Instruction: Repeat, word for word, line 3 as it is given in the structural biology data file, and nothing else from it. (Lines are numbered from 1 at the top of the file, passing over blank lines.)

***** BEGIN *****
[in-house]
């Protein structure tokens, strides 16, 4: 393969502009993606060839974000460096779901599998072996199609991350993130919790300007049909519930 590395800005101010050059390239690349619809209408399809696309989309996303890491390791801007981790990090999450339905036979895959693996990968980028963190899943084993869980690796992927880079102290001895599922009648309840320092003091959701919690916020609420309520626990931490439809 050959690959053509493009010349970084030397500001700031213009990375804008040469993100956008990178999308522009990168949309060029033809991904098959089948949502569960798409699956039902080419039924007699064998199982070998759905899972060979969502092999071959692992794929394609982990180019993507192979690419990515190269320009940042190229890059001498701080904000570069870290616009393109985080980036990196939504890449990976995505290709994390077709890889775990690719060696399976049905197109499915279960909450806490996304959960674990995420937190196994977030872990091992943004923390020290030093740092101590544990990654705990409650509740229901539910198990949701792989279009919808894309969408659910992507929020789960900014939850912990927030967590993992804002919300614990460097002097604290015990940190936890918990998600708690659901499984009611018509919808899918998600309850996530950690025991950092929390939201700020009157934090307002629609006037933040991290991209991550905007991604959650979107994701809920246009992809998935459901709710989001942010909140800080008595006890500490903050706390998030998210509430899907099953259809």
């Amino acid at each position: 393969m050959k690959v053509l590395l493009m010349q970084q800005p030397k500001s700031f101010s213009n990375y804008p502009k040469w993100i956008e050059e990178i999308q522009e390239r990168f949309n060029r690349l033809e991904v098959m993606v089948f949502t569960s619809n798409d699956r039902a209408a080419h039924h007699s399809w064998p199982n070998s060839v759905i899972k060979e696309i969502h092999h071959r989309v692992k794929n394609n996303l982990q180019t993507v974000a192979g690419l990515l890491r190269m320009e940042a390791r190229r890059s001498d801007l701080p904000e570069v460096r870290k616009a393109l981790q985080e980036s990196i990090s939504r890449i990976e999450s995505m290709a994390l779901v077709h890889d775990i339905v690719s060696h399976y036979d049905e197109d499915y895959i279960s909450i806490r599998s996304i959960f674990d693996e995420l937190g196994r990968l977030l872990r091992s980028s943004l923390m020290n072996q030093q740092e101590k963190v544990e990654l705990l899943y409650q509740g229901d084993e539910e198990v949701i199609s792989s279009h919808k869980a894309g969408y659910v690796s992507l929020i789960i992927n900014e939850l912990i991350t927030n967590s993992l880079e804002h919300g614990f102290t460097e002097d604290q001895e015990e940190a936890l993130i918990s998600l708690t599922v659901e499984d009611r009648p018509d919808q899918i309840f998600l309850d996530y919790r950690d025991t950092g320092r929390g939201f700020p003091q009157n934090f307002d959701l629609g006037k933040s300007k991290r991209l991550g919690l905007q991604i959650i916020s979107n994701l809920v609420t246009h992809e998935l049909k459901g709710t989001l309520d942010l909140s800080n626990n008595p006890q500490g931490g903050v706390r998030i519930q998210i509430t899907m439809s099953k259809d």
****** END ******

């Amino acid at each position: 393969m050959k690959v053509l590395l493009m010349q970084q800005p030397k500001s700031f101010s213009n990375y804008p502009k040469w993100i956008e050059e990178i999308q522009e390239r990168f949309n060029r690349l033809e991904v098959m993606v089948f949502t569960s619809n798409d699956r039902a209408a080419h039924h007699s399809w064998p199982n070998s060839v759905i899972k060979e696309i969502h092999h071959r989309v692992k794929n394609n996303l982990q180019t993507v974000a192979g690419l990515l890491r190269m320009e940042a390791r190229r890059s001498d801007l701080p904000e570069v460096r870290k616009a393109l981790q985080e980036s990196i990090s939504r890449i990976e999450s995505m290709a994390l779901v077709h890889d775990i339905v690719s060696h399976y036979d049905e197109d499915y895959i279960s909450i806490r599998s996304i959960f674990d693996e995420l937190g196994r990968l977030l872990r091992s980028s943004l923390m020290n072996q030093q740092e101590k963190v544990e990654l705990l899943y409650q509740g229901d084993e539910e198990v949701i199609s792989s279009h919808k869980a894309g969408y659910v690796s992507l929020i789960i992927n900014e939850l912990i991350t927030n967590s993992l880079e804002h919300g614990f102290t460097e002097d604290q001895e015990e940190a936890l993130i918990s998600l708690t599922v659901e499984d009611r009648p018509d919808q899918i309840f998600l309850d996530y919790r950690d025991t950092g320092r929390g939201f700020p003091q009157n934090f307002d959701l629609g006037k933040s300007k991290r991209l991550g919690l905007q991604i959650i916020s979107n994701l809920v609420t246009h992809e998935l049909k459901g709710t989001l309520d942010l909140s800080n626990n008595p006890q500490g931490g903050v706390r998030i519930q998210i509430t899907m439809s099953k259809d």